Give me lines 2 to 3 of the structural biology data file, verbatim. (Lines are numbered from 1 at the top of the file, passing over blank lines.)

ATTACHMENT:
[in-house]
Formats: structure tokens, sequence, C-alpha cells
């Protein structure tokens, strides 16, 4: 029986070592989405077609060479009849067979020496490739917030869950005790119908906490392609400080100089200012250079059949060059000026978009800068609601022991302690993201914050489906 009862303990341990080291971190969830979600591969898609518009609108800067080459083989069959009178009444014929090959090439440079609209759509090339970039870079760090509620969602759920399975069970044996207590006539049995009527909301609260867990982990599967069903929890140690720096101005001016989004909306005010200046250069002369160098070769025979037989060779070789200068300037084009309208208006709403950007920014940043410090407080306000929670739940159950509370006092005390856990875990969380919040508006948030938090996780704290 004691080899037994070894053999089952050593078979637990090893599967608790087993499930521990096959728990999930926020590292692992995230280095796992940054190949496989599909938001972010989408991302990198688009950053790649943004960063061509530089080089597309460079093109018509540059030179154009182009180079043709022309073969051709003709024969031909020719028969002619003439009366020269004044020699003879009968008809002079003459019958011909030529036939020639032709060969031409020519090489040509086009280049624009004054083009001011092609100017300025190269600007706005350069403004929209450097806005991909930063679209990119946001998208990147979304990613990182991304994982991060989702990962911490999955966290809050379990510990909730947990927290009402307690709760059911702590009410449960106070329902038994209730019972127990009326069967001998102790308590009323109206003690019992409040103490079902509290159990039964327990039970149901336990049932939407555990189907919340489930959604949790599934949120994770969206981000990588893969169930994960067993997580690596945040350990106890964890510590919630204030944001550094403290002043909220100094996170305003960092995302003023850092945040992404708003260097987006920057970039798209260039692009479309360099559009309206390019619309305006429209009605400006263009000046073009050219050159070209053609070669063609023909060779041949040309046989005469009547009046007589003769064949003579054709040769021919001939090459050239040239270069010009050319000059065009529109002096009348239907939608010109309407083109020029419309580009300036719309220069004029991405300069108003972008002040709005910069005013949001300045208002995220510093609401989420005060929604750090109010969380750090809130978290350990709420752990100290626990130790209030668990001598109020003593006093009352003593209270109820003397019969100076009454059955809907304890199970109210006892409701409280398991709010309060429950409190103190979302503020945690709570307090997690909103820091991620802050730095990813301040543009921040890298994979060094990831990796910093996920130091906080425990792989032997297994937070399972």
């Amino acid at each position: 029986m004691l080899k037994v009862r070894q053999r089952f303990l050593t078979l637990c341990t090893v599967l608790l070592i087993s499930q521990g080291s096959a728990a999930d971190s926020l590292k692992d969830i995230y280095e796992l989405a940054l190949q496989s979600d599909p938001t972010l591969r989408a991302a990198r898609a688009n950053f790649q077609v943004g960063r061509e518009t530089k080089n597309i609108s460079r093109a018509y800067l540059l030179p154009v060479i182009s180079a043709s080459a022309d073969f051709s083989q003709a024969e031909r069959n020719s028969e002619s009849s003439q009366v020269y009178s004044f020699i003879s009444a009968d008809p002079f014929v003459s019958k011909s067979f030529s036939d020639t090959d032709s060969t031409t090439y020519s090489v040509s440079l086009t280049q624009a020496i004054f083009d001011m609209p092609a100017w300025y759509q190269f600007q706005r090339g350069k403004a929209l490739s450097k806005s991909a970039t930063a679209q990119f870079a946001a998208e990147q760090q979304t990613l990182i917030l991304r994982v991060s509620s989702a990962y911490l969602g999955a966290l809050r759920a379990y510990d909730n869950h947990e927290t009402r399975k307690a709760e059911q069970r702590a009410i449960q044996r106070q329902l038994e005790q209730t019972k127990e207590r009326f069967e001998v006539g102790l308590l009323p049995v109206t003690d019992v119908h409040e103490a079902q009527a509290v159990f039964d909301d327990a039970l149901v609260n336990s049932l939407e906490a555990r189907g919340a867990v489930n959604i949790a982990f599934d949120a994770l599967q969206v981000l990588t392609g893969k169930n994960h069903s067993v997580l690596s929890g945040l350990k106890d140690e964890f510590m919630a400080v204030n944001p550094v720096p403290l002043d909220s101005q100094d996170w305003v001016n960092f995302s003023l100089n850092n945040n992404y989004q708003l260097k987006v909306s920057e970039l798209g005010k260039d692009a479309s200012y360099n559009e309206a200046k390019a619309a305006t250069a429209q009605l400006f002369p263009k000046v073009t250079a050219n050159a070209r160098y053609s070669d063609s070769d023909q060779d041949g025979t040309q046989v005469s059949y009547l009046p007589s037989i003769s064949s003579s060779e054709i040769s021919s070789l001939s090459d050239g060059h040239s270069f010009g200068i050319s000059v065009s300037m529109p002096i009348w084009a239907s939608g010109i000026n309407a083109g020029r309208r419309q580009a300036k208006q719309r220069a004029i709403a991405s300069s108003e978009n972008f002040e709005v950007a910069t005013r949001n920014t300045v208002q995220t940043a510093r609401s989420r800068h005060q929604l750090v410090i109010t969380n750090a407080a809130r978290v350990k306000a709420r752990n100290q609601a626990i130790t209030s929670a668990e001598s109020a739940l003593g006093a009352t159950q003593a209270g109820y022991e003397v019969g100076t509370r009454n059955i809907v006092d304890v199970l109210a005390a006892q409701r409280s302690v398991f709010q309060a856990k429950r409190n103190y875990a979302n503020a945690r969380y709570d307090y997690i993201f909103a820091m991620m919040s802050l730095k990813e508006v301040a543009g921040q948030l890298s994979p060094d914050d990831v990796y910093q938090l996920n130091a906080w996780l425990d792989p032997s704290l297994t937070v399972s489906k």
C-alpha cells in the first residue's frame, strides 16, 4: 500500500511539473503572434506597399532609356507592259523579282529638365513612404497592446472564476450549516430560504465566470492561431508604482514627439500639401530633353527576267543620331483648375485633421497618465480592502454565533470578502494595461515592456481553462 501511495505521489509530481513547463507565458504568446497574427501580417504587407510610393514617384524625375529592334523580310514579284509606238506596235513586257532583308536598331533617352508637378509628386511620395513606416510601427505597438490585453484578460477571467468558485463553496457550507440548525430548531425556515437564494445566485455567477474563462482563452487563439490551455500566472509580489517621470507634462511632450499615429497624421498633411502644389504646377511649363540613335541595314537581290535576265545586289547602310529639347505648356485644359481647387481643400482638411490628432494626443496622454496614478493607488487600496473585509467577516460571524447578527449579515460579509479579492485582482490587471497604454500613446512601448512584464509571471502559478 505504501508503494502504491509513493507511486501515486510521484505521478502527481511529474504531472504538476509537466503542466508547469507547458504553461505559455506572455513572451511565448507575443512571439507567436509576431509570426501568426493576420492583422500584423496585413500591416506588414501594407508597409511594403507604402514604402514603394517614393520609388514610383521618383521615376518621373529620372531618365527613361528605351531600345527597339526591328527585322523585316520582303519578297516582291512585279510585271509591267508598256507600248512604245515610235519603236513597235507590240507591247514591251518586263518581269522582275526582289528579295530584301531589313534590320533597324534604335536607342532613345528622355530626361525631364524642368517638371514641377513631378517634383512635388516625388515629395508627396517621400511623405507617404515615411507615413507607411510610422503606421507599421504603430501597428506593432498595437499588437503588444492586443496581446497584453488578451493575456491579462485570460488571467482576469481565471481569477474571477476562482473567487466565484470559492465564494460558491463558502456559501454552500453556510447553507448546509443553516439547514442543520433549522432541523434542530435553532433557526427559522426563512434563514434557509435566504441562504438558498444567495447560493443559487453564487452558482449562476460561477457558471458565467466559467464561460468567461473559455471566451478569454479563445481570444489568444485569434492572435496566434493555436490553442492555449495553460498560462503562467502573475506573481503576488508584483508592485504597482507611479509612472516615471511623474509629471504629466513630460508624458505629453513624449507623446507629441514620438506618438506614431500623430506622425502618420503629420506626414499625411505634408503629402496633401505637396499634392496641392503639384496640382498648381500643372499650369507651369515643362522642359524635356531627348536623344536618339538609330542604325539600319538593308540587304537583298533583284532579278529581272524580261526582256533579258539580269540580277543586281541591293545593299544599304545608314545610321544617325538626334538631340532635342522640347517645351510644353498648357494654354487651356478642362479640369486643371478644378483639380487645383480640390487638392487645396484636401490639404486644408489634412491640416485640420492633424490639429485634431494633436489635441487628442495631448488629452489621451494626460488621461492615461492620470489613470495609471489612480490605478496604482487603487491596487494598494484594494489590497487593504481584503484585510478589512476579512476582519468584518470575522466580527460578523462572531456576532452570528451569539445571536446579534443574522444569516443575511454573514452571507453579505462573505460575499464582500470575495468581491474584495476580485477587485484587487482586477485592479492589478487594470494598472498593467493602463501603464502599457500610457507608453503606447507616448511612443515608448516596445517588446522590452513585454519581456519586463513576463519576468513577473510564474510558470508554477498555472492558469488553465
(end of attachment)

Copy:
Formats: structure tokens, sequence, C-alpha cells
């Protein structure tokens, strides 16, 4: 029986070592989405077609060479009849067979020496490739917030869950005790119908906490392609400080100089200012250079059949060059000026978009800068609601022991302690993201914050489906 009862303990341990080291971190969830979600591969898609518009609108800067080459083989069959009178009444014929090959090439440079609209759509090339970039870079760090509620969602759920399975069970044996207590006539049995009527909301609260867990982990599967069903929890140690720096101005001016989004909306005010200046250069002369160098070769025979037989060779070789200068300037084009309208208006709403950007920014940043410090407080306000929670739940159950509370006092005390856990875990969380919040508006948030938090996780704290 004691080899037994070894053999089952050593078979637990090893599967608790087993499930521990096959728990999930926020590292692992995230280095796992940054190949496989599909938001972010989408991302990198688009950053790649943004960063061509530089080089597309460079093109018509540059030179154009182009180079043709022309073969051709003709024969031909020719028969002619003439009366020269004044020699003879009968008809002079003459019958011909030529036939020639032709060969031409020519090489040509086009280049624009004054083009001011092609100017300025190269600007706005350069403004929209450097806005991909930063679209990119946001998208990147979304990613990182991304994982991060989702990962911490999955966290809050379990510990909730947990927290009402307690709760059911702590009410449960106070329902038994209730019972127990009326069967001998102790308590009323109206003690019992409040103490079902509290159990039964327990039970149901336990049932939407555990189907919340489930959604949790599934949120994770969206981000990588893969169930994960067993997580690596945040350990106890964890510590919630204030944001550094403290002043909220100094996170305003960092995302003023850092945040992404708003260097987006920057970039798209260039692009479309360099559009309206390019619309305006429209009605400006263009000046073009050219050159070209053609070669063609023909060779041949040309046989005469009547009046007589003769064949003579054709040769021919001939090459050239040239270069010009050319000059065009529109002096009348239907939608010109309407083109020029419309580009300036719309220069004029991405300069108003972008002040709005910069005013949001300045208002995220510093609401989420005060929604750090109010969380750090809130978290350990709420752990100290626990130790209030668990001598109020003593006093009352003593209270109820003397019969100076009454059955809907304890199970109210006892409701409280398991709010309060429950409190103190979302503020945690709570307090997690909103820091991620802050730095990813301040543009921040890298994979060094990831990796910093996920130091906080425990792989032997297994937070399972």